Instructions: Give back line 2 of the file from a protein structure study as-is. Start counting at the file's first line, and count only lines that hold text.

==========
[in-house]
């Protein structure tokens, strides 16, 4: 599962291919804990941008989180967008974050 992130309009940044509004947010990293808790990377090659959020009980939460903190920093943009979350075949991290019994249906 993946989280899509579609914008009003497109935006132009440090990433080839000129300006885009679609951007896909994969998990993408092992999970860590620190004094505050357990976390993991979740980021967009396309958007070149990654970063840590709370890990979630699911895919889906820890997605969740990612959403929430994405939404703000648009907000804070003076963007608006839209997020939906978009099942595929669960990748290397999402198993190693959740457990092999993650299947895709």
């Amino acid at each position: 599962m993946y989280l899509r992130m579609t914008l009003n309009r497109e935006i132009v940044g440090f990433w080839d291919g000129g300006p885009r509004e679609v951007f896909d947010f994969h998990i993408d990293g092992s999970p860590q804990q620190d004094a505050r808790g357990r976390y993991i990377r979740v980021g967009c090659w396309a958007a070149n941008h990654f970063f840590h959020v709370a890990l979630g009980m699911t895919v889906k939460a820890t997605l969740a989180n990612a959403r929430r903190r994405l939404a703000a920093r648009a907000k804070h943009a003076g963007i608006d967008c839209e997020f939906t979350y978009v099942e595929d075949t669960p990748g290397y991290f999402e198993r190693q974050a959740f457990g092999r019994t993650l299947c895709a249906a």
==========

């Protein structure tokens, strides 16, 4: 599962291919804990941008989180967008974050 992130309009940044509004947010990293808790990377090659959020009980939460903190920093943009979350075949991290019994249906 993946989280899509579609914008009003497109935006132009440090990433080839000129300006885009679609951007896909994969998990993408092992999970860590620190004094505050357990976390993991979740980021967009396309958007070149990654970063840590709370890990979630699911895919889906820890997605969740990612959403929430994405939404703000648009907000804070003076963007608006839209997020939906978009099942595929669960990748290397999402198993190693959740457990092999993650299947895709």